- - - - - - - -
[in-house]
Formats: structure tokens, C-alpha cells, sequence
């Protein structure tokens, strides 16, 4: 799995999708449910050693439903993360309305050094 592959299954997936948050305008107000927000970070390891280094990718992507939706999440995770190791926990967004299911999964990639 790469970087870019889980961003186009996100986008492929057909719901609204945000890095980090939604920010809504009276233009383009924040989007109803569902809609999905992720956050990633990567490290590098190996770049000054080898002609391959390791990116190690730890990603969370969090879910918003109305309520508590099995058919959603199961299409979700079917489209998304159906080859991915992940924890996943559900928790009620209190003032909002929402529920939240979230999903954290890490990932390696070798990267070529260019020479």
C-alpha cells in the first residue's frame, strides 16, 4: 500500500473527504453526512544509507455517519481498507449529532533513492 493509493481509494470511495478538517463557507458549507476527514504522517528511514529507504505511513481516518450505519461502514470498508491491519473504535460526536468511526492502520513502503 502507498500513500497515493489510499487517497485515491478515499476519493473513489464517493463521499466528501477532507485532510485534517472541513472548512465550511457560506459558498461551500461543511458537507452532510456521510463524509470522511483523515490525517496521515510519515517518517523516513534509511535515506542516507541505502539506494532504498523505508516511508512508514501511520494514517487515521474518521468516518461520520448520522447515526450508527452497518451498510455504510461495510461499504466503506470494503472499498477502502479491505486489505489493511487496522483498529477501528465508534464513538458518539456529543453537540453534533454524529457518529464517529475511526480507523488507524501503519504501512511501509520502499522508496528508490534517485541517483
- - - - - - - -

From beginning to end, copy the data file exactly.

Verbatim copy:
[in-house]
Formats: structure tokens, C-alpha cells, sequence
């Protein structure tokens, strides 16, 4: 799995999708449910050693439903993360309305050094 592959299954997936948050305008107000927000970070390891280094990718992507939706999440995770190791926990967004299911999964990639 790469970087870019889980961003186009996100986008492929057909719901609204945000890095980090939604920010809504009276233009383009924040989007109803569902809609999905992720956050990633990567490290590098190996770049000054080898002609391959390791990116190690730890990603969370969090879910918003109305309520508590099995058919959603199961299409979700079917489209998304159906080859991915992940924890996943559900928790009620209190003032909002929402529920939240979230999903954290890490990932390696070798990267070529260019020479």
C-alpha cells in the first residue's frame, strides 16, 4: 500500500473527504453526512544509507455517519481498507449529532533513492 493509493481509494470511495478538517463557507458549507476527514504522517528511514529507504505511513481516518450505519461502514470498508491491519473504535460526536468511526492502520513502503 502507498500513500497515493489510499487517497485515491478515499476519493473513489464517493463521499466528501477532507485532510485534517472541513472548512465550511457560506459558498461551500461543511458537507452532510456521510463524509470522511483523515490525517496521515510519515517518517523516513534509511535515506542516507541505502539506494532504498523505508516511508512508514501511520494514517487515521474518521468516518461520520448520522447515526450508527452497518451498510455504510461495510461499504466503506470494503472499498477502502479491505486489505489493511487496522483498529477501528465508534464513538458518539456529543453537540453534533454524529457518529464517529475511526480507523488507524501503519504501512511501509520502499522508496528508490534517485541517483